Careers rarely develop the way we plan them. Our career path often takes many twists and turns, with particular events, choices and people influencing our direction.

We asked Ejiro O'Hare Stratton from Health Service Executive to give some advice for people considering this job:

Ejiro O'Hare Stratton

Clinical Nurse Manager 2

Health Service Executive

Read more

Ejiro O'Hare Stratton

I would advise having a degree in Human Resource Management and Industrial Relations. Professional training in nursing is necessary in order to understand patient care and what standards are required to provide quality care in an acute hospital setting.

One would also have to understand the value of planning, implementing and evaluating work practices in order to get the best out of employees. The person coming into the job would need to be patient, able to negotiate and work under pressure, as well as work on their own initiative.

Close

Administrative?
Administrative
Administrative people are interested in work that offers security and a sense of being part of a larger process. They may be at their best operating under supervisors who give clear guidelines, and performing routine tasks in a methodical and reliable way.

They tend to enjoy clerical and most forms of office work, where they perform essential administrative duties. They often form the backbone of large and small organisations alike. They may enjoy being in charge of office filing systems, and using computers and other office equipment to keep things running smoothly. They usually like routine work hours and prefer comfortable indoor workplaces.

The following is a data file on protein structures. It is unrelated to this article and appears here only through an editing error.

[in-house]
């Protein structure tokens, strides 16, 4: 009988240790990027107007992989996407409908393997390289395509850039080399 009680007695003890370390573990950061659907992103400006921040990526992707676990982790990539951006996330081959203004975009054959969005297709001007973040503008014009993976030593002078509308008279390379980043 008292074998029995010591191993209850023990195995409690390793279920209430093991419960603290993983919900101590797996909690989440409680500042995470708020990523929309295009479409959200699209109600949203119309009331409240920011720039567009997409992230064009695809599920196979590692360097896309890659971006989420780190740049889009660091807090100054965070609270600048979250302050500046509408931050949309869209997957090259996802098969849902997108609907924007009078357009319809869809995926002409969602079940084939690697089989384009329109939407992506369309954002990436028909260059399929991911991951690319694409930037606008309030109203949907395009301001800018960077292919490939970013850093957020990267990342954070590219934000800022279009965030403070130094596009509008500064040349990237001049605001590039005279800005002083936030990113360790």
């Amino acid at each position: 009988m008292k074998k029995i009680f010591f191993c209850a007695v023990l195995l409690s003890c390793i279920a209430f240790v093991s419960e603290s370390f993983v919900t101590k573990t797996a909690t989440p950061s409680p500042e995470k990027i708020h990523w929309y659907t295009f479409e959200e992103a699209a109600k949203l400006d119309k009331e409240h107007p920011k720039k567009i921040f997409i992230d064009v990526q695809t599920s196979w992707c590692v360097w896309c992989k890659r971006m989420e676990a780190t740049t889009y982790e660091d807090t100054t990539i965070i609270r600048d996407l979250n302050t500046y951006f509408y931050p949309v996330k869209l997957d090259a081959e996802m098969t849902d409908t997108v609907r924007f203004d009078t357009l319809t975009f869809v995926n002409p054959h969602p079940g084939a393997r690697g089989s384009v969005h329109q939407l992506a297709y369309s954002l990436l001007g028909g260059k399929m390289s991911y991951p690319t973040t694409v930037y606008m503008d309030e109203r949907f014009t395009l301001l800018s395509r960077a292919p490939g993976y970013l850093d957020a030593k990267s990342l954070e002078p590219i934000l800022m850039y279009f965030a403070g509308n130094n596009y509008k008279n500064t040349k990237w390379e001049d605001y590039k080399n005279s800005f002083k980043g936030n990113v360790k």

All Courses
PLC Progression Routes
PLC Points Calculator
CAO Points Calculator
CAO Video Guide

Dunboyne College of Further Education
Plunket College
Grange Community College
Career Interviews
Sector Profiles
School Subjects (LC)
College Courses
Close
Study Skills
Other
Work Experience (School)
CV & Interview Preparation

Chemical, Biomedical & Pharmaceutical Sciences Course Videos

<
Return to List
Chemical, Biomedical & Pharmaceutical Sciences
Chemical, Biomedical & Pharmaceutical Sciences
UL Chemical & Biochemical Engineering



Courses related to this video..

 

Years 1 and 2 provide a comprehensive grounding in all of the subjects required for a career as a professional chemical/biochemical engineer. 

Beginning in year 2 and continuing throughout year 3, you will gain knowledge in fluid mechanics and heat transfer, reaction engineering and mass transfer separation. 

In year 3 you will take part in Cooperative Education placement - a training period where you will work as a chemical/biochemical engineer on one or more project-related tasks within a company, enterprise or institution.

In year 4 you will undertake a design project, 


Videos related to this sector
Studying Biomedical Engineering at DCU 
DT420 Nutraceuticals in Health and Nutrition 
CIT - Engineering Common Entry 
DIT - WAVES - Female Engineering Role Model Day @ 
GMIT Graduate, Mark McDonnell, Science 
UL Pharmaceutical and Industrial Chemistry - Overview 
CIT - Biomedical Engineering 
CIT - Analytical and Pharmaceutical Chemistry 
UL Science with concurrent Teacher Education  
UL Science with Concurrent Teacher Education - Overview 
UL Industrial Biochemistry - Course Description 
DIT- General Science  
UL Industrial Biochemistry 
DCU - Jordan Traynor INTRA  
CIT - Biomedical Science 
UL Biomedical Engineering - Course Description 
UL Food Science and Health - Course Description 
UL Pharmaceutical and Industrial Chemistry  
UL Chemical & Biochemical Engineering - Overview 
CIT - Chemical & Biopharmacutical Engineering